William E. Johnston, Senior Scientist
Information and Computing Sciences Division
Lawrence Berkeley National Laboratory
1 Cyclotron Rd., B50B-2239, Berkeley, CA 94720
firstname.lastname@example.org; voice: 510-486-5014; fax: 510-486-6363
DEPARTMENT OF ENERGY
TELECOMMUNICATIONS SECURITY MANUAL
PUBLIC KEY CRYPTOGRAPHY AND
General comment 1:
The overall scope of the document, for the purposes stated in Section 1 seem appropriate. However, there will be many uses for PKI in the DOE scientific community, and many of them have less stringent identity and operational requirements.
Many organizations will be deploying PKI, with CA issuance of certificates being done automatically from the personnel database records, etc., to support authenticated corporate e-mail, timecard submission, etc. This sort of use of PKI is an important enterprise efficiency function and should be encouraged (both because of operational efficiency and because it trains people in the use of PKI). There is a need for different grades of certificates, and these will probably be issued by different CAs. High grade certificates supporting functions such as you list below will be required, as will the lower grade certificates that are the electronic equivalent of a personnel database record entry. I point this out mostly because I think that this document should acknowledge that there are other uses of PKI that will be (and are already becoming) common in DOE.
General comment 2:
I feel that there is a general confusion in this document about the role of encrypting data for long-term privacy vs. the use of the keys associated with a PK certificate. Most of the use of PKI in the scientific environment will be for identity authentication for access control and for short-term encryption (i.e. for the time that information is in transit through public systems e.g. in e-mail or over public networks e.g. as in the Webs use of SSL for confidential browser-Web server communication). Most people, at least at this point, are not doing long-term data encryption, e.g. for data on their local hard disks. Such encryption is typically done with symmetric algorithm keys that are generated and managed outside of the mechanisms of a PKI. So, when you talk about key escrow, etc. I think that you need to make your model much clearer. E.g. who generates the symmetric encryption keys, how are they managed, how is escrow actually accomplished when the key generation has nothing to do with the CA, etc.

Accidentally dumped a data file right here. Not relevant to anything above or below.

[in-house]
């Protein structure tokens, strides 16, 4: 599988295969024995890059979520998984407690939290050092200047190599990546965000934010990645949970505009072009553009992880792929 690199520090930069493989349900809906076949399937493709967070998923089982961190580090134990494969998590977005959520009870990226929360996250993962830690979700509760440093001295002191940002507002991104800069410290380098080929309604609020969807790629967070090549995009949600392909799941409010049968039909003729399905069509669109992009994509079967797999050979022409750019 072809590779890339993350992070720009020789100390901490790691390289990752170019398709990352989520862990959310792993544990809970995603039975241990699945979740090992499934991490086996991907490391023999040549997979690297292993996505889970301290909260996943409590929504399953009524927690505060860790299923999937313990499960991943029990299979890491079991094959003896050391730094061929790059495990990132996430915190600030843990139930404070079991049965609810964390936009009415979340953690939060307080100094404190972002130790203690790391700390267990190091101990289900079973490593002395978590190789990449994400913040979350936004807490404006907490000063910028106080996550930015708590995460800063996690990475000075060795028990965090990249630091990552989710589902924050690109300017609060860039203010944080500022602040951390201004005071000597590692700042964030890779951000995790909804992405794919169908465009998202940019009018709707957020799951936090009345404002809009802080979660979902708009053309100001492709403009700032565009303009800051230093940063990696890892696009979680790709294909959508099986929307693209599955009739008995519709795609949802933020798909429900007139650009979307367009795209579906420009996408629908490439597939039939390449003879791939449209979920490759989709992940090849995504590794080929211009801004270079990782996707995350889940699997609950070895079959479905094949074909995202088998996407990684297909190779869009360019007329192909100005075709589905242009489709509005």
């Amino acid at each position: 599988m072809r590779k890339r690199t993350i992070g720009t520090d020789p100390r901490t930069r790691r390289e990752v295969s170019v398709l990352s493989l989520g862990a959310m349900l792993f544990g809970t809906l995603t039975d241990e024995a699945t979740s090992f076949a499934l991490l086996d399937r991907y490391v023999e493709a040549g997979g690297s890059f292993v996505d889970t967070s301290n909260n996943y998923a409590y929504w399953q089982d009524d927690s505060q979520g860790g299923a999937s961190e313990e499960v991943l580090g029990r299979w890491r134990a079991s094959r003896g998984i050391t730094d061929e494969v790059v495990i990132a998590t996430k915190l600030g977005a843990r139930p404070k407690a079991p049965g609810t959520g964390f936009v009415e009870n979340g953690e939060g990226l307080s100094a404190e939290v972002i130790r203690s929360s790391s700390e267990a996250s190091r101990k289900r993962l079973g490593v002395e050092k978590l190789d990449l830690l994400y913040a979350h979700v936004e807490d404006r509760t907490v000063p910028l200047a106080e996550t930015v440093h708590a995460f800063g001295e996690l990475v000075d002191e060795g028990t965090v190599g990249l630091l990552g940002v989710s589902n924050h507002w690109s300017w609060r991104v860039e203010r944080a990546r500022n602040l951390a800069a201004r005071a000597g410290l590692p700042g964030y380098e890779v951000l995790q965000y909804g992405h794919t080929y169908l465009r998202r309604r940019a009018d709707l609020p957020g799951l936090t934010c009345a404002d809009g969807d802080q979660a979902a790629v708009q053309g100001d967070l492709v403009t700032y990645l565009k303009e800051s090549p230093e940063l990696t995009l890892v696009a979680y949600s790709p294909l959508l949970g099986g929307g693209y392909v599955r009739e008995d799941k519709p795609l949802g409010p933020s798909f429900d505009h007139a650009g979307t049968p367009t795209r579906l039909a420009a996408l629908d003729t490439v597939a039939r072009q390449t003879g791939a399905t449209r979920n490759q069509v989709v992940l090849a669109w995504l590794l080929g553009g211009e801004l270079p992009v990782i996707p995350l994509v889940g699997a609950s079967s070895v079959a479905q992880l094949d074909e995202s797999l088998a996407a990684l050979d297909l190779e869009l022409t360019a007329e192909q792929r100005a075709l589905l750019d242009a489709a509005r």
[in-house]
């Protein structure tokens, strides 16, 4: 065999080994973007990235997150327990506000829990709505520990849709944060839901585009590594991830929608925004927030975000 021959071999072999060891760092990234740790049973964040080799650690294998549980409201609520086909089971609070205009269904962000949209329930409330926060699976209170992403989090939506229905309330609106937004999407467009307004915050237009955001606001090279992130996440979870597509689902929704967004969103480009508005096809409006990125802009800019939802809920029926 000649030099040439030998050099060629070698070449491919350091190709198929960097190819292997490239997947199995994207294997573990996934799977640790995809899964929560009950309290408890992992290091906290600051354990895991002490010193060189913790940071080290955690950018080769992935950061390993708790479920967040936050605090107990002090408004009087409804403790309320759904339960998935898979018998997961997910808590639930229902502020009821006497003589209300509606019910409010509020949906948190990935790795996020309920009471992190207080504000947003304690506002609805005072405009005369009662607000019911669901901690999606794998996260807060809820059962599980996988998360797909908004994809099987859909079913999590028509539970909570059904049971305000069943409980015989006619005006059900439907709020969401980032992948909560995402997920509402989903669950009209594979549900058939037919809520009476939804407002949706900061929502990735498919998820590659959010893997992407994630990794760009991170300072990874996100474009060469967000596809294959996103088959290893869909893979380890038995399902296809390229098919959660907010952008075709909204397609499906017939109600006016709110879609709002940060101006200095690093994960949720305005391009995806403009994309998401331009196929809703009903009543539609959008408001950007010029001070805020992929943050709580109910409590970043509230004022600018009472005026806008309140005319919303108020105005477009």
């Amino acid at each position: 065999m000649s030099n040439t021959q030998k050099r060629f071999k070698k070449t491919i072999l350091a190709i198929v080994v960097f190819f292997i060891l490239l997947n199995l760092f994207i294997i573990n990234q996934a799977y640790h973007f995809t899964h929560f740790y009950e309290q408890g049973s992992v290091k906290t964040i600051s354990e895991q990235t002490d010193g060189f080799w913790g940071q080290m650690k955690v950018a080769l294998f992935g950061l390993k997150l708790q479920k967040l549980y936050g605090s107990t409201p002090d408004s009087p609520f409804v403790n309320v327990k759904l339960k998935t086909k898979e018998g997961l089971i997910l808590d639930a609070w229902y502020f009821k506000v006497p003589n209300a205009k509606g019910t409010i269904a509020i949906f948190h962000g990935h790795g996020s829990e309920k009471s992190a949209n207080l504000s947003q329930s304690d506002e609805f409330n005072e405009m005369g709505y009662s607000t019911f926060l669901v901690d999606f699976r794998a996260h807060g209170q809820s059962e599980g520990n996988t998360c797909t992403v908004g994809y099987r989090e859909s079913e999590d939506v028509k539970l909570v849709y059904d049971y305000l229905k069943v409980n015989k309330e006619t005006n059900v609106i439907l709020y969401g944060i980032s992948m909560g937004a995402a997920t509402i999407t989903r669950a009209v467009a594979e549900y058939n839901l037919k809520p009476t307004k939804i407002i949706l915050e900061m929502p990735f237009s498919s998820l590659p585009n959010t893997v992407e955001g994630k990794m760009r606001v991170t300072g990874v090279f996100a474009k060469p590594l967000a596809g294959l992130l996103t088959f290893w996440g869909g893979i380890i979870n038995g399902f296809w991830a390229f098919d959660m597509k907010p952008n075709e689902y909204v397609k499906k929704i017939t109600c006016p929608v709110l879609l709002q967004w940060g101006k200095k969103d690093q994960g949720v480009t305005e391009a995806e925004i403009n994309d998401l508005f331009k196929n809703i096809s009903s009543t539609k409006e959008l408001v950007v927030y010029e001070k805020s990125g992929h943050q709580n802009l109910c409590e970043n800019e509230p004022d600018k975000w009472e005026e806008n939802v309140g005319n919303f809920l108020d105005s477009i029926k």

This chapter shall apply to DOE Certification Authorities or Certification Authorities operated on behalf of the DOE that:
Re: "sensitive unclassified information for which the data owner requires encryption protection" do you mean that "sensitive unclassified information" has a formal definition, and that this data should be encrypted (under what circumstances?) or that any such data (again a definition is needed it is not in your definitions section) that is encrypted must rely on the certificates described here? (If so, what is the reliance on PKI c.f. comment 2.)
Information in this chapter concerning the use of public key cryptography does not imply or provide access control to computers or other systems, and does not constitute implicit authority in business applications.
This should be made clearer. E.g.:
A public-key certificate, together with the policy of the issuing CA, establishes a level of assurance in the binding of a human identity to a public key, and a level of operational formalism associated with protecting the integrity of the certificate and the user identity token (the stored private key). There is no implicit authority for ANY purpose associated with the PK certificate. Such authority is always established through other mechanisms, and the PKI just provides the mechanisms for assuring that a computer client application is truly representing the human identity that it claims to be.